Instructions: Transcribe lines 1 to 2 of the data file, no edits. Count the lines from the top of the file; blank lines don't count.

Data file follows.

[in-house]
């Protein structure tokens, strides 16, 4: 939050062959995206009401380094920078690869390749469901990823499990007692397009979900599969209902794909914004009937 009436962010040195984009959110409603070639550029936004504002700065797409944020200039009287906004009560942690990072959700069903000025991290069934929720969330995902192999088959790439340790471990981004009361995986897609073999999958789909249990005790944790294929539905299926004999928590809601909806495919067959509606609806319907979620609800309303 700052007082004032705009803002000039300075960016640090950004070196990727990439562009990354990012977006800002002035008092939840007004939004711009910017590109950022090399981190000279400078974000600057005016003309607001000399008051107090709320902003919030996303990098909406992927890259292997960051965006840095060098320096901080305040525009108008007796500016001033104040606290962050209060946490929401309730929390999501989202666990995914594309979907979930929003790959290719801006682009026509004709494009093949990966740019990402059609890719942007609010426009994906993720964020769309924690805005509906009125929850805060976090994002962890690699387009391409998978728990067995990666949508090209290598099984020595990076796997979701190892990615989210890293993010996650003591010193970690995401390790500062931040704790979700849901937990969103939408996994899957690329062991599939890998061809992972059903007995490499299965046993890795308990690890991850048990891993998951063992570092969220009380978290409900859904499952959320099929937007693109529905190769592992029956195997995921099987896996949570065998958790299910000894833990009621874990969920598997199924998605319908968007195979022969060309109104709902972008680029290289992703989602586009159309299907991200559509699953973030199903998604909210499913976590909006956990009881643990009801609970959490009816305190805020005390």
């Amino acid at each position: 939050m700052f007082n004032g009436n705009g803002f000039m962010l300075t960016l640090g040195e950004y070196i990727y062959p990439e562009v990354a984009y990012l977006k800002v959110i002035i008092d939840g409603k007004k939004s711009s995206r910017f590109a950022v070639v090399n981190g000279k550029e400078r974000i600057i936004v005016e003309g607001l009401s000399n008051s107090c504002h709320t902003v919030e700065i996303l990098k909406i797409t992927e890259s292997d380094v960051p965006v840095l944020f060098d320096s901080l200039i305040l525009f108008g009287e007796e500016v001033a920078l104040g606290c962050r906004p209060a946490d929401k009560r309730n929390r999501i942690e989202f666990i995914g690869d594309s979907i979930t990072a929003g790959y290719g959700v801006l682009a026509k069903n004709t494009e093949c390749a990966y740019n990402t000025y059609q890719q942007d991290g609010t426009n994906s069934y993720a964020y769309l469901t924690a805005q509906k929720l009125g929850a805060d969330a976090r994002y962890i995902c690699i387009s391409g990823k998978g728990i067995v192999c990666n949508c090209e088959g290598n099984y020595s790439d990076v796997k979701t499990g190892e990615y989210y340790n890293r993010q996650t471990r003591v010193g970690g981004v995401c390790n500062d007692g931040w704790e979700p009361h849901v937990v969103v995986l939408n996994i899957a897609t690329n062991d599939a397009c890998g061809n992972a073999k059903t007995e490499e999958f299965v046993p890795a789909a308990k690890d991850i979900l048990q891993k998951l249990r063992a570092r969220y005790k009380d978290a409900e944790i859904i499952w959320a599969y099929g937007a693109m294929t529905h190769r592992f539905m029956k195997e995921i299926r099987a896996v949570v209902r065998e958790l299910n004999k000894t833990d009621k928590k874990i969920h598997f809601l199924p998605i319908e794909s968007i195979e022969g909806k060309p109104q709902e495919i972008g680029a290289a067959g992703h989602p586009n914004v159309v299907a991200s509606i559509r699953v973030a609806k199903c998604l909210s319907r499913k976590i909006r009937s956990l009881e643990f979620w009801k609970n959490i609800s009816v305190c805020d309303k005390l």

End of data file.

[in-house]
């Protein structure tokens, strides 16, 4: 939050062959995206009401380094920078690869390749469901990823499990007692397009979900599969209902794909914004009937 009436962010040195984009959110409603070639550029936004504002700065797409944020200039009287906004009560942690990072959700069903000025991290069934929720969330995902192999088959790439340790471990981004009361995986897609073999999958789909249990005790944790294929539905299926004999928590809601909806495919067959509606609806319907979620609800309303 700052007082004032705009803002000039300075960016640090950004070196990727990439562009990354990012977006800002002035008092939840007004939004711009910017590109950022090399981190000279400078974000600057005016003309607001000399008051107090709320902003919030996303990098909406992927890259292997960051965006840095060098320096901080305040525009108008007796500016001033104040606290962050209060946490929401309730929390999501989202666990995914594309979907979930929003790959290719801006682009026509004709494009093949990966740019990402059609890719942007609010426009994906993720964020769309924690805005509906009125929850805060976090994002962890690699387009391409998978728990067995990666949508090209290598099984020595990076796997979701190892990615989210890293993010996650003591010193970690995401390790500062931040704790979700849901937990969103939408996994899957690329062991599939890998061809992972059903007995490499299965046993890795308990690890991850048990891993998951063992570092969220009380978290409900859904499952959320099929937007693109529905190769592992029956195997995921099987896996949570065998958790299910000894833990009621874990969920598997199924998605319908968007195979022969060309109104709902972008680029290289992703989602586009159309299907991200559509699953973030199903998604909210499913976590909006956990009881643990009801609970959490009816305190805020005390």